The Future Looks a Lot Like You and Me

The Future Looks a Lot Like You and Me

The rise of facial recognition is making us safer

Security and its technologies are, of course, ever-evolving. From simple photo IDs of the past to 2D barcodes and the now ubiquitous use of video cameras, businesses, schools and venues are constantly looking for better ways to protect people and property.

As with most things in life, the more sophisticated the systems, the greater the cost, which can keep better security beyond the reach of many organizations. That’s why new evolutions in facial recognition technology offer so much promise in allowing a wider range of businesses and institutions to simply and easily enhance security with the most unique identifier this side of our fingerprints—the human face.

Today, I’m proud to say facial recognition is becoming increasingly accessible to organizations of all sizes, requiring only a video camera and a few lines of code. Through computer vision and machine learning, the technology can recognize and measure people in any video, image, or photo. Its uses are both practical and game-changing, allowing organizations to scan the faces of those on or near their properties to spot potential threats and to verify individuals’ identities. The benefits of facial recognition to highly-secure facilities are fairly obvious, but now that it’s more accessible, this technology has far reaching, practical uses for virtually any type of business, like retailers, clubs, hotels, entertainment venues, and casinos.

We all know fraud and identity theft are major problems responsible for millions of dollars lost and countless horror stories. Lexis- Nexis’ 2017 True Cost of Fraud report estimates the total amount of loss a merchant incurs, based on the actual dollar value of a fraudulent transaction, is up to $2.77 from the previous year’s figure of $2.40. Furthermore, the report notes that the volume of fraud has been on the rise in both successful and prevented fraudulent transactions. Also noted in the report is limited merchant access to fraudfighting solutions.

I’ve spent my entire career pioneering solutions to prevent identity fraud, and have been inspired to make facial recognition more widely accessible to businesses and organizations of all types. Facial recognition means more secure environments in the places where we live, work, shop, and visit. Now, more than ever, facial recognition technology is being used for access control and visitor management. A camera reads visitors’ faces as they approach an access control point, such as an automated door or reception desk. The person’s facial features are then validated against biometric data previously loaded into the system to ensure the person has authorization to enter.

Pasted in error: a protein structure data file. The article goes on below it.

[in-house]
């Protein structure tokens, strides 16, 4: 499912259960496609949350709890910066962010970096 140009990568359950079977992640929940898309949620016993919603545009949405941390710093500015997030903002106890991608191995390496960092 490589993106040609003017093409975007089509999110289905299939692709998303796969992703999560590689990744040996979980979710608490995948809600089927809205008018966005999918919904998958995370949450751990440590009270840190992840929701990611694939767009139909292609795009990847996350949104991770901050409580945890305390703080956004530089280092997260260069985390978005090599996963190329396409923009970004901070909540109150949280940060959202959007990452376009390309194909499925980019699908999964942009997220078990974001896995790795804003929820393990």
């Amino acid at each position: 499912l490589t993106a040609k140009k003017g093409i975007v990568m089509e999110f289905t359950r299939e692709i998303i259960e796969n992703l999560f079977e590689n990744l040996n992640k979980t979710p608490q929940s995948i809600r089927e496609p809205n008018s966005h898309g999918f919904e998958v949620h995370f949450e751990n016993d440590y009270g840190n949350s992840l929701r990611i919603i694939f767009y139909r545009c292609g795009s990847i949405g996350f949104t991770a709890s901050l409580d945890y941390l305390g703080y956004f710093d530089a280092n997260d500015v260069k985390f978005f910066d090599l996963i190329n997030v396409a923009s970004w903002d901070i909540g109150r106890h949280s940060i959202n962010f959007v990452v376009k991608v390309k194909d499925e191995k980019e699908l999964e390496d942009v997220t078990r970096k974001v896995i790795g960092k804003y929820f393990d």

This same system can also streamline visitor check in at office buildings, public events and schools. The true power and potential of facial recognition in these kinds of venues is showcased when we consider just what these systems can accomplish in regards to real time watch-list detection. In this use, a camera (much like those we currently see in any number of public spaces) scans crowds to read faces, verify identities and run this information against watch lists, such as sex offender registries or internal “banned” lists.

Facial recognition is also a great tool for retailers and other businesses to greatly enhance customer experiences. Anytime a VIP customer enters a venue, they can be instantly identified so that experiences can be maximized and their preferences available to staff to help them better serve the customer. Casinos are using this technology to identify VIP guests at the door, and they are pairing it with added layers of identity verification, running individual’s identities against internal banned lists and watch lists, such as Self-Exclusion, OFAC, and more.

Similarly, Delta recently unveiled facial recognition technology to allow passengers to check in at self-service kiosks, drop checked baggage, and serve as identification at the TSA checkpoint. Facial recognition is marrying security with customer experience and improving both.